There was a lot to being able to just exist with him - there he was, at the event for the first time - not starstruck and useless like I was the first time I ever arrived in Black Rock City (like that wannabe rock star getting off a supernatural Greyhound and into the real light of day), but completely understanding of the thing this is. Someone who understood its 'purpose', understood why I was there, and wanted more than anything to share this experience with me. The type of guy to velcro an ashtray to his boy scout belt (the type of guy to pack velcro, even). To say I was impressed is an understatement.
To say I didn't fall in love with him twice as much is also an
understatement. Yeah, traditional... Ah well, what can you do...
(And here I'd (slightly) wracked myself into a state of worry beforehand - that perhaps he would be in need of, say, an experience I wasn't prepared to handle, and that the perhaps necessary emotional and educational experience would, for lack of a better term, 'harsh my mellow' . Turns out, however, we were in the same place. It was one of many reasons last year was so spectacular for me. )
So the ride home, albeit cramped, was bliss - I'd launched off again, ready for another year of living, and having passed a profound relationship test with someone I'd always been sure was a soul-mate of mine. Whatever it is this year, bring it on, I'm ready. Or, at least I thought I was.
We got home on September 9th.
A day of hanging out at the house passed, sweeping up playa dust and telling stories to our neighbors, before it was finally time for me to hop on my (still-dust-encrusted) bike and head into Manhattan to return to work.
My boyfriend's mother called from the middle of nowhere upstate, watching the morning news.
"Some wacko just flew a plane into the world trade center."
I dropped my bike in the hallway and ran to the roof to look out over the East River at the World Trade Center towers. And obviously, we all know what happened next.
Welcome the hell home. Oh, and happy birthday, while you're at it.
Insert here a few weeks of the most profound shellshock I've ever experienced.
I thought back to the previous three weeks of my life, and I got through it. I thought about how I'd remained unharmed, how my home, and my loved ones, were all safe. How I'd just spent three weeks of my life back out on the launching pad, learning some new lessons about how to take off, and what to do when I land.
I used to worry about the fact that I'm not much of a 'playa participant' - that my experiences out there are always focused on the (not so) random serendipities, the seeking out of synchronicities, that they're not focused on a camp, or an art project, or a performance. That I have nothing large to impress people with artistically, am not skilled with power tools, would rather go half-naked than wear a costume, and can barely figure out how to turn on the generator.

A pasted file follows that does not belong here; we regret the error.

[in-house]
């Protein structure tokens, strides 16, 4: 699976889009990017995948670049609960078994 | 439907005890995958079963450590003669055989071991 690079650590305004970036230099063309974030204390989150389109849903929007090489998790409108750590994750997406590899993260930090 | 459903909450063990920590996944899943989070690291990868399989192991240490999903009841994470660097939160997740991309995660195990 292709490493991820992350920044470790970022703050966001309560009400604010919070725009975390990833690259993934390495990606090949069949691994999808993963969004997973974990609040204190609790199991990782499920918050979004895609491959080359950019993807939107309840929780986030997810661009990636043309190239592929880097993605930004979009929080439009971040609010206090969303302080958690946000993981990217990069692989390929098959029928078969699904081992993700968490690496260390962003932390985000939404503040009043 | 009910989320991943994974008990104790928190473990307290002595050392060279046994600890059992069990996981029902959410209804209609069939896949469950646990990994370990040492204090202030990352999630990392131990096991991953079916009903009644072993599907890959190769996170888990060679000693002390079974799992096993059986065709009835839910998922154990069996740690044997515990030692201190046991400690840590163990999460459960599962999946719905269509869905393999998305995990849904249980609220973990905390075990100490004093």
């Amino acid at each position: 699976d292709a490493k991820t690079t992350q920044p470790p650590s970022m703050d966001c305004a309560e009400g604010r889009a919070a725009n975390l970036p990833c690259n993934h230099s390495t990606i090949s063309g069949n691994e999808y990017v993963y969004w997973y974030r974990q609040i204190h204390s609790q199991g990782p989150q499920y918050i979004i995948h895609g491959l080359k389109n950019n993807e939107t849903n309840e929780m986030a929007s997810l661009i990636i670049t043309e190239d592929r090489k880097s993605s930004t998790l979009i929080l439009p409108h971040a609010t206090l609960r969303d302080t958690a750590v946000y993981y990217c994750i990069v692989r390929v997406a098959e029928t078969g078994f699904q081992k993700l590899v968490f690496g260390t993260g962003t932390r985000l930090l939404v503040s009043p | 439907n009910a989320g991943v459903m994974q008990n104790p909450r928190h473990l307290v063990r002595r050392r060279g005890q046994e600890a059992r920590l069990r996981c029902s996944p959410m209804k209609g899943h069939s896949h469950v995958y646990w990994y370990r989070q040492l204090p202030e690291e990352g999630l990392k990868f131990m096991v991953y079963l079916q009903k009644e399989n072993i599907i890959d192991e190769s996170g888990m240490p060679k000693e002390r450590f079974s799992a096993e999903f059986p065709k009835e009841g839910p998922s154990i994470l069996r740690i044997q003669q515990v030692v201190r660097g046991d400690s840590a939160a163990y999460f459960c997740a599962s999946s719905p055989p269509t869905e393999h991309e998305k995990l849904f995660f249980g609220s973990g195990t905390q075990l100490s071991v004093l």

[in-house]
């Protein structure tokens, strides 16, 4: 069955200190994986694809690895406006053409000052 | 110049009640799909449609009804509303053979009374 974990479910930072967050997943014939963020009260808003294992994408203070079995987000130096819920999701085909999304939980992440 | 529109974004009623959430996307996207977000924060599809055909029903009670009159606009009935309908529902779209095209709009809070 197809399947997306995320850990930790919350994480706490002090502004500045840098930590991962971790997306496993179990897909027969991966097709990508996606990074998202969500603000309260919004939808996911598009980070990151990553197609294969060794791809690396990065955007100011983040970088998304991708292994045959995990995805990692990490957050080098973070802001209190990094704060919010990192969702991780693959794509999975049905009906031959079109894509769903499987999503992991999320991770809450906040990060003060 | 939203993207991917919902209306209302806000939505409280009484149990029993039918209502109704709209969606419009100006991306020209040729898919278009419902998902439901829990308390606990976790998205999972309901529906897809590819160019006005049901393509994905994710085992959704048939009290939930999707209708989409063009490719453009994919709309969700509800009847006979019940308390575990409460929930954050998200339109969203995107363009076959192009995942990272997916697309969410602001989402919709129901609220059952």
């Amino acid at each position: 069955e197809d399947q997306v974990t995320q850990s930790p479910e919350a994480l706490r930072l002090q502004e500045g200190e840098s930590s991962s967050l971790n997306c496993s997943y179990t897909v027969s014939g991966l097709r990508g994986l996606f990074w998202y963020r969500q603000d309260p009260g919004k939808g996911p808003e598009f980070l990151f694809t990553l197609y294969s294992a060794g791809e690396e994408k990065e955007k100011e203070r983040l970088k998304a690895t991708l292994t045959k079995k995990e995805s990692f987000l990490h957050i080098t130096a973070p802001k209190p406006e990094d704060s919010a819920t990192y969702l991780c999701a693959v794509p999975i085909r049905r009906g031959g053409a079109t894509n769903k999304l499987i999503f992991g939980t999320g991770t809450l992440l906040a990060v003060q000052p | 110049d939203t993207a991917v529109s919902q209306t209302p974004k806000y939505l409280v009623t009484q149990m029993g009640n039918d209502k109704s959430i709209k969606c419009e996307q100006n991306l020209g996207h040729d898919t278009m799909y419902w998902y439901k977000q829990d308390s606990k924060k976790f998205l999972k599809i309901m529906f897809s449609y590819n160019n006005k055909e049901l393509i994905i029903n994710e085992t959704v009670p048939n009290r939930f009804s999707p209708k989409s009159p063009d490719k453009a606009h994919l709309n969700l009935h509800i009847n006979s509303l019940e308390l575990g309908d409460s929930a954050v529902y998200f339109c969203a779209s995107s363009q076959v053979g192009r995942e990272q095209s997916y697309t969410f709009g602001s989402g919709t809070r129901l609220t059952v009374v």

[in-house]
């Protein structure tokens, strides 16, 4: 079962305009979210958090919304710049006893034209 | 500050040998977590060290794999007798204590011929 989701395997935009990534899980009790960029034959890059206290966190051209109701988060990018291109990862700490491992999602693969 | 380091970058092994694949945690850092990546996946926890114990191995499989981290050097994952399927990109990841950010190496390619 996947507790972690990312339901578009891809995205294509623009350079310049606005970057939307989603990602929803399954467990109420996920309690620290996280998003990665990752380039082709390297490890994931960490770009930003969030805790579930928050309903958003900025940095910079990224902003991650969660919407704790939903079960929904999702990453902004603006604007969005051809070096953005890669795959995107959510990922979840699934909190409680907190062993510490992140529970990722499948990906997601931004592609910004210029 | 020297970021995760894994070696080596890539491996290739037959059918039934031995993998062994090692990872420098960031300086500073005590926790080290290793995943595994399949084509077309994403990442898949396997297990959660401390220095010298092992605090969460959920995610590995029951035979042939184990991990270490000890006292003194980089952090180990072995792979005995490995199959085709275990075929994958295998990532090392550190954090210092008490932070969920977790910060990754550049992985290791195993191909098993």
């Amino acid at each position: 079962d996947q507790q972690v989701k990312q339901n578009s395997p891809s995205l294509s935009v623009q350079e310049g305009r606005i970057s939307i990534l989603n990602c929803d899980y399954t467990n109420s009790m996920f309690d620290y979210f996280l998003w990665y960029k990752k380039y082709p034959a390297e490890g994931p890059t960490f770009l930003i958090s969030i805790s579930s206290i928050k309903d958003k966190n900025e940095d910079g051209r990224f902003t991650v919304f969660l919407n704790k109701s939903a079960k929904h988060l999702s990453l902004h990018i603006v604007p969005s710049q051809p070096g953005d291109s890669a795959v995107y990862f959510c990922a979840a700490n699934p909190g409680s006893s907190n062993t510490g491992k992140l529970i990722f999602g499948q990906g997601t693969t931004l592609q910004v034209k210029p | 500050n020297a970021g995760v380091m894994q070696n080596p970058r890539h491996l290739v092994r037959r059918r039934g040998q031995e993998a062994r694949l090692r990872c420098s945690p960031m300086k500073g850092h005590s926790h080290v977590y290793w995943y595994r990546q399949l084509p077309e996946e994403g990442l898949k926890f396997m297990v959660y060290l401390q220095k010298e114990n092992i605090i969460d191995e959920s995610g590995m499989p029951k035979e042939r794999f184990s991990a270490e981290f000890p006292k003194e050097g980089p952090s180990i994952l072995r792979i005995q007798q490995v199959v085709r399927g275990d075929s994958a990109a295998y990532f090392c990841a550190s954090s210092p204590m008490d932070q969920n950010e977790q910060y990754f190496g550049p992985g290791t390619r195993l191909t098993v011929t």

You know what? Sue me.
I come home with a lot and besides - without someone on the dance floor, it really isn't a party. I take off out there, and I land on two feet when I come back down. I am amazed by art, I am overwhelmed by kindness, I am constantly surprised to find myself in yet another synchronious event – all the time. And I use the word 'profound' maybe entirely too often in everyday life.
Burning Man is not a yearly event for me. It's a celebration of another year of life well-lived, or at least a good earnest attempt. It's a time for me to relax and enjoy having trust and faith in people. To be reminded if my faith has slipped even just a little. To be amazed by the generosity and artistic accomplishments of my fellow human beings, to appreciate gorgeous naked bodies and extraordinary costumes, and get a tan on my boobs.
So yeah, there was a whole lotta ugliness here when I got back. Enough to make me wish, for a bit, I'd never taken off from the launch pad. Enough to shake the foundations of my faith more than a little.
But, I've learned to deal with the laws of gravity, at least for now. At least until that spaceship comes and grabs that sample of humanity – and perhaps thinks better of us as a species because of it.
What goes up does come down eventually. And that ain't always a bad thing, despite painful and too-close-for-comfort arguments to the contrary.
Remember your freedoms, and use the ones you can while you've got a 'now' to use them in.
Yeah sure, I stumbled a bit when I landed, but I still made it down on two feet, never having lost my faith entirely in things like beauty, creativity, kindness, ingenuity, and serendipity.
So if I'm out there in a sarong, topless and completely costume-free, doing nothing more than sitting by the side having a drink and tapping my toe to the beat, don't hold it against me.
I'm just getting ready to take off again.
And I think you're beautiful.